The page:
When home-made sewers go bad…

Okay, this is the problem I set out to fix…

sew1
I had to leave that section of sewer pipe between the cabin and the septic tank above ground, because that’s where the outflow ditch from the gully behind the cabin just naturally has to go – at least without a lot of dirt work. Now I’m thinking maybe I should scrounge a piece of small culvert if possible, because burying the sewer pipe its whole length turns out to have previously unexplored advantages.

I scrounged all my sewer pipe back when I laid out the system in early 2011. This part just sort of flexed itself in two, which I didn’t know it could do.

(sigh) Okay, I have enough pipe to patch it, but in order to do so the whole pipe needs to be able to move back and forth for the slip joints. So I started digging it out from the ditch to the septic tank. And at the fitting over the tank, I made a very unwelcome discovery…

sew2
Look at the size of that gap! Once exposed it immediately began filling with dirt, which led me to wonder how much dirt was already inside. How could that have happened? I was quite prone to cut corners back then, before being thoroughly schooled in how easily the desert can tear apart even my best efforts. I very well may have put it together without cement. But I certainly didn’t build it with that gap.

Well, I was planning to dig it all out anyway…

sew3
I definitely did cement the fitting to the tank, but the cement failed to bond to the plastic of the tank. As soon as I got it dug out, things got very wobbly. I had to work carefully to keep dirt out of the tank.

Got everything cleaned up and pieced back together…

sew4
…and I swear it looks like that pipe shrank 2-3 inches. Which as far as I know is definitely not the explanation.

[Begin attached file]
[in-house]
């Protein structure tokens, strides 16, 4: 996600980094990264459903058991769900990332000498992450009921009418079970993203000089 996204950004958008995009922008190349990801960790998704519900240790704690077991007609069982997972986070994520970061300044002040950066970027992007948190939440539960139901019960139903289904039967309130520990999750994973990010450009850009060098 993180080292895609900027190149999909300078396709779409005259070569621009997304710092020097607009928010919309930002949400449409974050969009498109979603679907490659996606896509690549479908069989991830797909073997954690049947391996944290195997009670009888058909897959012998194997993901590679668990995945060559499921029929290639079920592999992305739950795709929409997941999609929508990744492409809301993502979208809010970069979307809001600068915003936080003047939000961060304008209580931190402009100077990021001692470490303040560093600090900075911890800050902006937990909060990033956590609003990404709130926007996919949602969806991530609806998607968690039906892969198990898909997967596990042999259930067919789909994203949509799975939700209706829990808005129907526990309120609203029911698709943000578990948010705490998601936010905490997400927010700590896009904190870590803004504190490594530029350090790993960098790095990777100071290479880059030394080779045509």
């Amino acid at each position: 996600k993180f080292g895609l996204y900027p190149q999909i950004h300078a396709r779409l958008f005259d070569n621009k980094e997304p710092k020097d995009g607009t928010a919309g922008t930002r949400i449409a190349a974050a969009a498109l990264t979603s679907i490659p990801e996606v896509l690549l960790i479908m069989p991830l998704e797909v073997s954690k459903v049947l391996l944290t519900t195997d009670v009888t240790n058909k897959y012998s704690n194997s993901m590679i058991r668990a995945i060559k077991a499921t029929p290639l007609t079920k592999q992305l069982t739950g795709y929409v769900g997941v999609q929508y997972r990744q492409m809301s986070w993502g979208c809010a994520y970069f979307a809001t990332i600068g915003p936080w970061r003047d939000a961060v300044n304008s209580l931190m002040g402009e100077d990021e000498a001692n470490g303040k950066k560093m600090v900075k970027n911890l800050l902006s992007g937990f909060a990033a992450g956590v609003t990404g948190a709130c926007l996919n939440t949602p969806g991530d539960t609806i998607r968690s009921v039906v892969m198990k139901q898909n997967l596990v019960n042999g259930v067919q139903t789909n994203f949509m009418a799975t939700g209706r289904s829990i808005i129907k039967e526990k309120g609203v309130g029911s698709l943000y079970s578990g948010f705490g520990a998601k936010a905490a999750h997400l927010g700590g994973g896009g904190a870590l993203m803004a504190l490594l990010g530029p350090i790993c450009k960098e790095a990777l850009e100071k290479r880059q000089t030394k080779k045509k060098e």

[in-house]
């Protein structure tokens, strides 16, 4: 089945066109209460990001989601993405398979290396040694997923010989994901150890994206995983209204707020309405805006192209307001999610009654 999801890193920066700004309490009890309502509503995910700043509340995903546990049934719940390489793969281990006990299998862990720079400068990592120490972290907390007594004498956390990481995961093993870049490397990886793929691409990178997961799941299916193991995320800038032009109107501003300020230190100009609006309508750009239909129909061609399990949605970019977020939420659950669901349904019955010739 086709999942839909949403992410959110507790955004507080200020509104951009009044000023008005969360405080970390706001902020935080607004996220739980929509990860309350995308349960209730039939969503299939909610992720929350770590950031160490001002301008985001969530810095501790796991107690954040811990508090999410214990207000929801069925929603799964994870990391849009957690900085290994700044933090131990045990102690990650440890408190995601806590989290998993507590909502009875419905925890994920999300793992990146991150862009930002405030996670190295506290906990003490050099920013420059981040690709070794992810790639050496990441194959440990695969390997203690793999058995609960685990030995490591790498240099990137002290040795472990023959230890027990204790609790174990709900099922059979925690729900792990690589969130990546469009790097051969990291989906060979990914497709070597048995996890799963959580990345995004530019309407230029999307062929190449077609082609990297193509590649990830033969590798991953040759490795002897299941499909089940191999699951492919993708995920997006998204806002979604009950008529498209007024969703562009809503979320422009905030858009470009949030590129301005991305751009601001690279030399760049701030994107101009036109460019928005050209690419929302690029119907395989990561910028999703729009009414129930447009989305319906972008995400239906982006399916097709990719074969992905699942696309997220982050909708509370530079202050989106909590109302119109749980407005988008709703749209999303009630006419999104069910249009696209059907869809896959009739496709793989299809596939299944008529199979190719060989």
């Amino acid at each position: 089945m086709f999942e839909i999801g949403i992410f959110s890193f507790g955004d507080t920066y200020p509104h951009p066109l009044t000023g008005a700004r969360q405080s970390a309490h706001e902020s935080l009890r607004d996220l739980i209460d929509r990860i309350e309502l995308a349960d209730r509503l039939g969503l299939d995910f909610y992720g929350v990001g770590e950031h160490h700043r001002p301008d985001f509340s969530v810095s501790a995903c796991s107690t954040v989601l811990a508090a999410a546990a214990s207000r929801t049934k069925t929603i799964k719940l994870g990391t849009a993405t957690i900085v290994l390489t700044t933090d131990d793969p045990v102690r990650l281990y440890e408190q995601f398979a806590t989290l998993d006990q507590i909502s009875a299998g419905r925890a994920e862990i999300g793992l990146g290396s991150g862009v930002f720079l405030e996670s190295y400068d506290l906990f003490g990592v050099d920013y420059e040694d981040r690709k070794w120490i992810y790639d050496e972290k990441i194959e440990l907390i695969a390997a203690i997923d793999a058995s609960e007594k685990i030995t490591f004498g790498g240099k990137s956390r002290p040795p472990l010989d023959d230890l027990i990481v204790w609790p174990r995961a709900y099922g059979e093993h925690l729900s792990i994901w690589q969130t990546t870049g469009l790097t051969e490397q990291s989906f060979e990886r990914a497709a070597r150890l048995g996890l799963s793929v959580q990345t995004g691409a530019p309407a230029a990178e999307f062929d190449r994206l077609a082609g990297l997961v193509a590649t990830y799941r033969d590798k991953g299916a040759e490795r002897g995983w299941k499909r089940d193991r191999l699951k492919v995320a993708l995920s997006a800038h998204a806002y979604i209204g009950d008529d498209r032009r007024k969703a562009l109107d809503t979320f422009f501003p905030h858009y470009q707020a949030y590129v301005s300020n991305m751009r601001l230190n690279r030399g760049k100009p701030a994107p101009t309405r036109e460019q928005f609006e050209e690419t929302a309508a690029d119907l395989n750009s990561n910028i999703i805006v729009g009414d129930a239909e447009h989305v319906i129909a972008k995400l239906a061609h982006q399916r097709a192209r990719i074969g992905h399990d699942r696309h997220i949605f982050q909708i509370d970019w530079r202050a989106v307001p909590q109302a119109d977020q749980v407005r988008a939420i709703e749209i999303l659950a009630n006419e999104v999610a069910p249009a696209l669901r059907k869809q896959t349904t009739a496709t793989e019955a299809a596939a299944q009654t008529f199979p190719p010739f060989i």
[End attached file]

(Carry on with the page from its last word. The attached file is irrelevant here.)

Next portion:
This development changed the game. I hoped to free things up enough to slip in a patch at the break I knew about. But now all that pipe needs to be replaced, from the cleanout (halfway between the cabin and the ditch) to the tank. That meant I couldn’t finish the job today. I can get the pipe locally, but not for maybe a week. Good news, that gives me time to dig even when I’m going through a bad-back period. Also good news: Thanks to TUAK readers, I have the money to buy the pipe. Even with the massive eye doctor appointment coming up in less than 2 weeks.

Bad news: It’s either spend a week crapping on the Plan B chair, or do something redneck.

Redneck it is…

sew5
Big Brother sent me this partial roll of “Protecto-Wrap,” which I think might be equivalent to something you guys were telling me about a few days ago. Took me a few minutes to figure it out, since the first part of the roll was dried out and had no adhesive qualities at all. But once I cut off the bad bit I could put a couple of wraps around the pipe and fitting, then finish it off with lots of heavy-duty Gorilla tape.

It’ll either work, or make a really big mess in that hole.

ETA: Doesn’t even drip.

About Joel

You shouldn't ask these questions of a paranoid recluse, you know.
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13 Responses to When home-made sewers go bad…

  1. Ben says:

    That should work!

  2. Kentucky says:

    . . . for a while.

    😉

  3. Joel says: